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How to Give Great Advice

One of the challenges in librarianship is to go beyond great service and give professional advice.  This is especially true in special libraries where the personal service involves provides more context to information.  Professionals give advice about their service.  That’s a step up from merely good, timely, effective, professional service delivery.  I liked this set of four tips.

How to Give Great Advice

“Try these four tips to become an expert advisor that others respect and  trust:

1. Only give advice when asked. Most of us give advice  automatically when someone shares a problem, but our good intentions can  backfire. “Decision-makers perceive unsolicited advice as intrusive and as  implied criticism,” Dalal says. “It’s a threat to their autonomy.”

Unsolicited advice sends a message that you’re jumping in because they can’t  handle the problem. It leaves them feeling less competent and capable,  undermining their ability to handle the situation themselves. To ensure that  your advice is more helpful than harmful, only share it if you’re explicitly  asked. Otherwise, just listen and empathize.

2. Offer information about the options. When giving  advice, people with more experience often make the mistake of assuming that they  know best. “While you may have greater expertise on the topic as a whole, the decision-maker may have greater expertise about the specific decision to be  made,” Dalal says.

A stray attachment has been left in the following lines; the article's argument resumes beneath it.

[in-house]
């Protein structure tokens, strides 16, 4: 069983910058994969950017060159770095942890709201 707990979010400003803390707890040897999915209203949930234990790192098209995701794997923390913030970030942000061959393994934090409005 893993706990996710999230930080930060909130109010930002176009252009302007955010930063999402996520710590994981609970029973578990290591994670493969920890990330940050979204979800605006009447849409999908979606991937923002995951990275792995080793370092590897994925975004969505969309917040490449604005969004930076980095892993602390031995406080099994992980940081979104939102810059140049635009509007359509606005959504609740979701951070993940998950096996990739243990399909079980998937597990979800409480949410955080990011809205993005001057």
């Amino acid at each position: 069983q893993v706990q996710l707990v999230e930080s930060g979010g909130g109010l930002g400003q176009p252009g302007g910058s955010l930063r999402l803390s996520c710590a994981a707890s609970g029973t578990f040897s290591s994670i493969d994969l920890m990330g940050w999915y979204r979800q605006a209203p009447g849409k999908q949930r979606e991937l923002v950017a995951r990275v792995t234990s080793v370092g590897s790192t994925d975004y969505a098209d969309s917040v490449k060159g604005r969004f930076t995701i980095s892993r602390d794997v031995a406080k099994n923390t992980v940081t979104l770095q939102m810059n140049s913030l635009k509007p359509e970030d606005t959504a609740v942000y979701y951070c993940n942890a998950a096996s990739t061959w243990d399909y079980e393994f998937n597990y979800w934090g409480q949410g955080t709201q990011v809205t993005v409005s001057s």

To offer expertise in a way that’s truly helpful, use it to inform the person  about the decision at hand. Tell them what you know about their options,  possibly offering a recommendation, then let them use that information to make a  sound decision.

3. Help think through the problem. Traditional advice  (of the you-should-do-this variety) might persuade someone to agree with you,  but it does very little to help them learn and grow. “Sometimes, having a ‘good  impact’ involves deliberately opting not to persuade,” Dalal says.

Instead of imposing your opinion, guide them through the process you might  use to reach a conclusion. Ask the questions you would ask yourself, and give  them an opportunity to talk through the options with you. That approach will  help build problem-solving skills that translate to future dilemmas.

4. Express confidence in their judgment. When someone is  facing a dilemma, they need self-confidence to trust their intuition and make an  informed choice. “It helps to offer emotional support in addition to advice,”  Dalal says. “People appreciate both.”

If someone comes to you for advice, let them know that you’re here to help  but you trust them to make an intelligent decision. Your confidence may be all  the advice they need.

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Posted on: September 26, 2013, 6:16 am Category: Uncategorized

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